Daily Legislative Brief from March 1, 2018
Legal & Judicial
SB 822- Relating to Beverage Law
On Thursday, March 1st, SB 822 by Senator Travis Hutson (R-Palm Coast) was heard before the Senate Committee on Rules and passed by a vote of 12 yeas to 0 yeas. AIF’s Senior Vice President of State and Federal Affairs, Brewster Bevis, stood in support of this bill.
Florida’s “Tied House Evil Law,” s. 561.42, F.S., prohibits a manufacturer or distributor of alcoholic beverages from having a financial interest, directly or indirectly, in the establishment or business of a licensed vendor, and prohibits a manufacturer or distributor from giving gifts, loans, property, or rebates to retail vendors.
The bill allows a written agreement between a manufacturer or importer of malt beverages and an alcoholic beverage vendor for brand naming rights, including the right to advertise cooperatively from the “tied house evil” prohibitions. The agreement must then be negotiated at arm’s length for no more than fair market value.
SB 822 will move on to the Senate floor for consideration.
AIF SUPPORTS legislation that removes burdensome regulations on Florida’s businesses.
HB 33- Relating to Texting while Driving
On Thursday, March 1st, HB 33, by Representative Jackie Toledo (R-Tampa) and Representative Emily Slosberg (D-Delray Beach) was read for a third time on the House floor and passed by a vote of 112 yeas to 2 nays.
Currently, Florida law prohibits a person from texting, emailing, and instant messaging while driving, however, enforcement of this is a secondary offense, which means a law enforcement officer must detain a driver for another traffic offense in order to cite the driver for texting while driving. The bill would change the current enforcement of the ban on texting while driving from a secondary offense to a primary offense, allowing law enforcement officers to stop a vehicle solely for texting while driving. The main goal of this legislation is to eliminate a component that contributes to distracted driving on Florida’s roadways.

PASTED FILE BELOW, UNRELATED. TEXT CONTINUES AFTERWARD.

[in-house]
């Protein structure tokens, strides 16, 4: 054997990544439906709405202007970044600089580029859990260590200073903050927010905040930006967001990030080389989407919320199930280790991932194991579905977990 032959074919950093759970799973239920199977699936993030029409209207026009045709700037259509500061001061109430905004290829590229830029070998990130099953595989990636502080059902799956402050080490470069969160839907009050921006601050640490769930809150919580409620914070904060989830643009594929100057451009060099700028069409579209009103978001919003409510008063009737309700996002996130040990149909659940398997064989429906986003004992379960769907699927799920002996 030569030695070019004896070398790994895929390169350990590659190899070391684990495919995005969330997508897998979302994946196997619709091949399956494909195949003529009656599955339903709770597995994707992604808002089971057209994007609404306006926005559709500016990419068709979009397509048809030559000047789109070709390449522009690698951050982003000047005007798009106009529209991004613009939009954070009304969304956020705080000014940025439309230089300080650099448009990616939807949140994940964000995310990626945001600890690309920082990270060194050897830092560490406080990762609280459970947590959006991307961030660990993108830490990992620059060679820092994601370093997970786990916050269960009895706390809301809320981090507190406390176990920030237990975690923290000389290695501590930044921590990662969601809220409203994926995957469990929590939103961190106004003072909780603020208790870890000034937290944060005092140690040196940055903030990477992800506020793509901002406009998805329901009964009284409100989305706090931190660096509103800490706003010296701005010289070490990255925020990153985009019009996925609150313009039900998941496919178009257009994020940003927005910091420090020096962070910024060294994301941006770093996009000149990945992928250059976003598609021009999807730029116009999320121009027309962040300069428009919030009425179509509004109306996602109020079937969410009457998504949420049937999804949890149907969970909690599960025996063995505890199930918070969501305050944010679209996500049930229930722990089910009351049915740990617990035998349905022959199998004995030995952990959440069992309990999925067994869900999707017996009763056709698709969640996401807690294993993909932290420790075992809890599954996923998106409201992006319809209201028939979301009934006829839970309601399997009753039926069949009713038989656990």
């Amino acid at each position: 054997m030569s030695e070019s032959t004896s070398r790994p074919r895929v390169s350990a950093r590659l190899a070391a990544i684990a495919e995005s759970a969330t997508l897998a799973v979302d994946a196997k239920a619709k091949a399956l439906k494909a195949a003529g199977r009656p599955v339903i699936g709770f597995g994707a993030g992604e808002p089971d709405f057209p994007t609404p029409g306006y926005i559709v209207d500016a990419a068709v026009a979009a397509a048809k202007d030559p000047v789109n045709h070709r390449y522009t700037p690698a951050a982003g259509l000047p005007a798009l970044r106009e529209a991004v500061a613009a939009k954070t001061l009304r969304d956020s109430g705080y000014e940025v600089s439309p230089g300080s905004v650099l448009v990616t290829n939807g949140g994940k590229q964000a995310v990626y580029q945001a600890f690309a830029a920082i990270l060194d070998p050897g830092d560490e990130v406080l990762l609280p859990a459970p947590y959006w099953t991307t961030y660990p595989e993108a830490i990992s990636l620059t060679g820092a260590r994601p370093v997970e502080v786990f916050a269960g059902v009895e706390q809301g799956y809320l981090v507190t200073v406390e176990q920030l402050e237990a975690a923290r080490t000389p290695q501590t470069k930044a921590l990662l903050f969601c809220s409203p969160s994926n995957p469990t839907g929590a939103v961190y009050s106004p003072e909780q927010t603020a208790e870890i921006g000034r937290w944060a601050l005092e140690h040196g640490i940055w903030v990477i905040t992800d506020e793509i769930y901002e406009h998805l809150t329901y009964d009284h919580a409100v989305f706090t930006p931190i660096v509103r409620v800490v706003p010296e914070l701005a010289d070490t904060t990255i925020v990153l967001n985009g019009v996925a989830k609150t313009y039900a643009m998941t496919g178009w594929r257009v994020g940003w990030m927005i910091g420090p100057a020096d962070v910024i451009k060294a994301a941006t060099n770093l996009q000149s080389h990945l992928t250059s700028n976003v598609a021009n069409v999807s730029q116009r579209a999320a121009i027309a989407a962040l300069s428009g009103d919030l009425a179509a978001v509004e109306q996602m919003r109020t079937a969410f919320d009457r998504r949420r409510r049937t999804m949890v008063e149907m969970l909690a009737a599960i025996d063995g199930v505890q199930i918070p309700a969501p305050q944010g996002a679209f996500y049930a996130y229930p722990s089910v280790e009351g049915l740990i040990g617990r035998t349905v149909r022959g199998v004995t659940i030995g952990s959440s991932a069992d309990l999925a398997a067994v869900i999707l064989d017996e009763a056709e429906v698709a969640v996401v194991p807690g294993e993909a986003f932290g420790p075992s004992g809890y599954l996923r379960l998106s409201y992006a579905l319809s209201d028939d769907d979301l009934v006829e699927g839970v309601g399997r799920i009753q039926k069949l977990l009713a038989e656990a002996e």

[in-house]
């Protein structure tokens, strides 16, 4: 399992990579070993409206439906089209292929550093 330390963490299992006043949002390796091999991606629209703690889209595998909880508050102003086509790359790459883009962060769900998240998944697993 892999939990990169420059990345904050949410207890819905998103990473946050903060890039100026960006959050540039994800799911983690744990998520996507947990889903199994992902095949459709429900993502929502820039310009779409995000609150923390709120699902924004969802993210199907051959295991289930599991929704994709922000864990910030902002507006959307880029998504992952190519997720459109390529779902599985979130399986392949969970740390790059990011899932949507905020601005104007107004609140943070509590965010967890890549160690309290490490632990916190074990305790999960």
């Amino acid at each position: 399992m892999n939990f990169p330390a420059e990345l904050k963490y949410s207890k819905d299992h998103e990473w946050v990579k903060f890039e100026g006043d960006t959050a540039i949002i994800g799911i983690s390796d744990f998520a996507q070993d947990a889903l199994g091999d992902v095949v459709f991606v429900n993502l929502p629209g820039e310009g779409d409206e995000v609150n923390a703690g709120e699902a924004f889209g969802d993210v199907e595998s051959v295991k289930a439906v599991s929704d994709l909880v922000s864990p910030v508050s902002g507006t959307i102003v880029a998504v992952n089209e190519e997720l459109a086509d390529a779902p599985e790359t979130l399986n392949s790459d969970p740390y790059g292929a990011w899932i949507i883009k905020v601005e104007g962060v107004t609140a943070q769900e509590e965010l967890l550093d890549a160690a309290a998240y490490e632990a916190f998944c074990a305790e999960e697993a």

HB 33 is now in Senate messages.
AIF supports legislation that addresses the issue of distracted driving and will ensure public safety for all on Florida’s roadways.
SB 920-Relating to Deferred Presentment Transactions
On Thursday, February 15th, SB 920, by Senator Rob Bradley (R-Orange Park) was heard by the Senate Committee on Rules and passed by a vote of 11 yeas to 2 nays. AIF’s Senior Vice President of State and Federal Affairs, Brewster Bevis, stood in support of this bill.
The bill authorizes deferred presentment installment transactions under Florida law. A deferred presentment installment transaction must be fully amortizing (the balance due will be entirely paid after the last payment is made) and repayable in consecutive installments, which must be as equal as mathematically practicable. The term of a deferred presentment installment transaction may not be less than 60 days or more than 90 days and the time between installment payments must be at least 13 days but not greater than 1 calendar month.
The maximum face amount of a check taken for a deferred presentment installment transaction may not exceed $1,000, exclusive of fees. The maximum fees that may be charged on a deferred presentment installment transaction are 8 percent of the outstanding transaction balance on a biweekly basis. The bill retains current law in s. 560.404(19), F.S., prohibiting a provider from entering into a deferred presentment transaction with any person who has an outstanding deferred presentment transaction or whose previous transaction has been terminated for less than 24 hours.
SB 920 will go on to the Senate floor for consideration.
AIF supports legislation that creates a new framework that conforms with the federal guidelines while also retaining the choices Florida consumers need and deserve.
HB 1033-Relating to Bicycle Sharing